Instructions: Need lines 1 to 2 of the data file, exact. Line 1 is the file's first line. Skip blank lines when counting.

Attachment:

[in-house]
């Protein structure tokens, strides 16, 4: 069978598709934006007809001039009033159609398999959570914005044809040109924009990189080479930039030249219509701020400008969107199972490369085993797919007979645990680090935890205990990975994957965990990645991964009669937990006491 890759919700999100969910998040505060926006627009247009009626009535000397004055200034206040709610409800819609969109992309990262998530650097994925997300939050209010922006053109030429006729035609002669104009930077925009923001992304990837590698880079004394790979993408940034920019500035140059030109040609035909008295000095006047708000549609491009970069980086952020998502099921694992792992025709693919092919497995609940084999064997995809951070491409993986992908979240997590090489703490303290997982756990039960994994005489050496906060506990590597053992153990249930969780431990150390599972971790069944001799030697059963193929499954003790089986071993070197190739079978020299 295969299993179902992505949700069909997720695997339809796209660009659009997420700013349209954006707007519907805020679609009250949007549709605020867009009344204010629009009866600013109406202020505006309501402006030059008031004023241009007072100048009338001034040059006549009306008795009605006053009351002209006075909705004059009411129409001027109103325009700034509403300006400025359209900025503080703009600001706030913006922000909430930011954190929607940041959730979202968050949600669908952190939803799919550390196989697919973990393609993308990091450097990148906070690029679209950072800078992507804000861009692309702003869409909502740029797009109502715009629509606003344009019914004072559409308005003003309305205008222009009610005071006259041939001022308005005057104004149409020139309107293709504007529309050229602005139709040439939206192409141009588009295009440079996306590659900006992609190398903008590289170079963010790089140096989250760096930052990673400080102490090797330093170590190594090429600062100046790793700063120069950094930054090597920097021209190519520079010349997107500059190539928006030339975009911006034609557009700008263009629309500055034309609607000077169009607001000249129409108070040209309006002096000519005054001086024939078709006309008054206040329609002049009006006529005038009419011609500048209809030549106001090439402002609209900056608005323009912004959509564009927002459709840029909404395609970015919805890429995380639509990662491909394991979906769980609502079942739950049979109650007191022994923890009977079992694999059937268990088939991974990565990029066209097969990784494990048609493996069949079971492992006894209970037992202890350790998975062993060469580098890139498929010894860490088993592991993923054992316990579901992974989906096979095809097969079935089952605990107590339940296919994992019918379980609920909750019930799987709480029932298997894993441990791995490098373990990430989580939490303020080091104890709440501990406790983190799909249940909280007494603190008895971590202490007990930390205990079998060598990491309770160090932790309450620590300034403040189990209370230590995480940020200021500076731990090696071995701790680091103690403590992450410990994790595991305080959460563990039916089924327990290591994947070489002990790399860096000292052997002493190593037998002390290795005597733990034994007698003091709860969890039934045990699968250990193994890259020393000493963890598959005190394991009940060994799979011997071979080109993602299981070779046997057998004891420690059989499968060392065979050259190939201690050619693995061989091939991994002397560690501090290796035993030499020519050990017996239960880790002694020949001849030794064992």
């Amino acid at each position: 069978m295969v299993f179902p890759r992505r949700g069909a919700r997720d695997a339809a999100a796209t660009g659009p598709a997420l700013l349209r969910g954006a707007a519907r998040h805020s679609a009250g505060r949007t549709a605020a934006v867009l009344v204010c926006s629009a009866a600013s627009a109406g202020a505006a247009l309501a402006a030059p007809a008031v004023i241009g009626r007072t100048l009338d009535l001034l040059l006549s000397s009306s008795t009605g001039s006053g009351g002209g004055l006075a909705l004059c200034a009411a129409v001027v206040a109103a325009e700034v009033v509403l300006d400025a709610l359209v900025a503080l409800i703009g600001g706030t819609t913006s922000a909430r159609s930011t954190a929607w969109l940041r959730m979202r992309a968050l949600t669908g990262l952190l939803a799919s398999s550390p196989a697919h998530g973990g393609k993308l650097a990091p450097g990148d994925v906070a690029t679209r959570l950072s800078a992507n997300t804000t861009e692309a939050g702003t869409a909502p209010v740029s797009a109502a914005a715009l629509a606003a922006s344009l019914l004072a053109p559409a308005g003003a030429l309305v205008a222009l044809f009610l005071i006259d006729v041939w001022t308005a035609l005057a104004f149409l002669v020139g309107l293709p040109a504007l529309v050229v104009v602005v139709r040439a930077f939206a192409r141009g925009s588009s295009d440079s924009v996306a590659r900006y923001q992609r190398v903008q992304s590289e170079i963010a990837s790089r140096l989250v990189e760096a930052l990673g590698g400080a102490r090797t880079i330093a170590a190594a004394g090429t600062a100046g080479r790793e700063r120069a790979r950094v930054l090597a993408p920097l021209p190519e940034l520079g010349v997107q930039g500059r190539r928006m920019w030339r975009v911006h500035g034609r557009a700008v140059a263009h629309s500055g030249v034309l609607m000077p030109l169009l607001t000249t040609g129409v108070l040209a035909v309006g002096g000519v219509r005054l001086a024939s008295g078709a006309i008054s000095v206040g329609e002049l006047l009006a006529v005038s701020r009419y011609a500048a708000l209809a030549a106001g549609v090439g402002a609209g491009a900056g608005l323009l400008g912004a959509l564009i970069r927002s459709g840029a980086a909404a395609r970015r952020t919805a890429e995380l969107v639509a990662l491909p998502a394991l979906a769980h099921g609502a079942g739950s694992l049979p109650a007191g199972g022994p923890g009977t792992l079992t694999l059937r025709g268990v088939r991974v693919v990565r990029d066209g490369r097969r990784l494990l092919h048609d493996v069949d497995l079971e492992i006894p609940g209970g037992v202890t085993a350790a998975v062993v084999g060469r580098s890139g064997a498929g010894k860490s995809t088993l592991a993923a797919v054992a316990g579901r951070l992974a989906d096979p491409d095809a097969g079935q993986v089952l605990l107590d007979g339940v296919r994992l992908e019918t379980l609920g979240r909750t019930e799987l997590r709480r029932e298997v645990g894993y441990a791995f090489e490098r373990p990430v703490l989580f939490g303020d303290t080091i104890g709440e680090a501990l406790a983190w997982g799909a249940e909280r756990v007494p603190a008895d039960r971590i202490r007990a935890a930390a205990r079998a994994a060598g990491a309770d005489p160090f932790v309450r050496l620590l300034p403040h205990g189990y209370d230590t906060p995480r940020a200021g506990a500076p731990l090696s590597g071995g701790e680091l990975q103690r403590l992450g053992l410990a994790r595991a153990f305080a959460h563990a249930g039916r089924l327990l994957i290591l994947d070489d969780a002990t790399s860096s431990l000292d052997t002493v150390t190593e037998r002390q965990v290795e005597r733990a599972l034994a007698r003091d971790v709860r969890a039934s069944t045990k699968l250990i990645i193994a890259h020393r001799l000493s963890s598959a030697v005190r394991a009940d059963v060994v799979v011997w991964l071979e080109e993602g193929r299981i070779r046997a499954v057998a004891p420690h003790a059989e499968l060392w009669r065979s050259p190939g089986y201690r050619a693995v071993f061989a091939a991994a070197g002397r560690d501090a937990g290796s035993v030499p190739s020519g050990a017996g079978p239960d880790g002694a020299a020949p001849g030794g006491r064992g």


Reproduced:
[in-house]
């Protein structure tokens, strides 16, 4: 069978598709934006007809001039009033159609398999959570914005044809040109924009990189080479930039030249219509701020400008969107199972490369085993797919007979645990680090935890205990990975994957965990990645991964009669937990006491 890759919700999100969910998040505060926006627009247009009626009535000397004055200034206040709610409800819609969109992309990262998530650097994925997300939050209010922006053109030429006729035609002669104009930077925009923001992304990837590698880079004394790979993408940034920019500035140059030109040609035909008295000095006047708000549609491009970069980086952020998502099921694992792992025709693919092919497995609940084999064997995809951070491409993986992908979240997590090489703490303290997982756990039960994994005489050496906060506990590597053992153990249930969780431990150390599972971790069944001799030697059963193929499954003790089986071993070197190739079978020299 295969299993179902992505949700069909997720695997339809796209660009659009997420700013349209954006707007519907805020679609009250949007549709605020867009009344204010629009009866600013109406202020505006309501402006030059008031004023241009007072100048009338001034040059006549009306008795009605006053009351002209006075909705004059009411129409001027109103325009700034509403300006400025359209900025503080703009600001706030913006922000909430930011954190929607940041959730979202968050949600669908952190939803799919550390196989697919973990393609993308990091450097990148906070690029679209950072800078992507804000861009692309702003869409909502740029797009109502715009629509606003344009019914004072559409308005003003309305205008222009009610005071006259041939001022308005005057104004149409020139309107293709504007529309050229602005139709040439939206192409141009588009295009440079996306590659900006992609190398903008590289170079963010790089140096989250760096930052990673400080102490090797330093170590190594090429600062100046790793700063120069950094930054090597920097021209190519520079010349997107500059190539928006030339975009911006034609557009700008263009629309500055034309609607000077169009607001000249129409108070040209309006002096000519005054001086024939078709006309008054206040329609002049009006006529005038009419011609500048209809030549106001090439402002609209900056608005323009912004959509564009927002459709840029909404395609970015919805890429995380639509990662491909394991979906769980609502079942739950049979109650007191022994923890009977079992694999059937268990088939991974990565990029066209097969990784494990048609493996069949079971492992006894209970037992202890350790998975062993060469580098890139498929010894860490088993592991993923054992316990579901992974989906096979095809097969079935089952605990107590339940296919994992019918379980609920909750019930799987709480029932298997894993441990791995490098373990990430989580939490303020080091104890709440501990406790983190799909249940909280007494603190008895971590202490007990930390205990079998060598990491309770160090932790309450620590300034403040189990209370230590995480940020200021500076731990090696071995701790680091103690403590992450410990994790595991305080959460563990039916089924327990290591994947070489002990790399860096000292052997002493190593037998002390290795005597733990034994007698003091709860969890039934045990699968250990193994890259020393000493963890598959005190394991009940060994799979011997071979080109993602299981070779046997057998004891420690059989499968060392065979050259190939201690050619693995061989091939991994002397560690501090290796035993030499020519050990017996239960880790002694020949001849030794064992």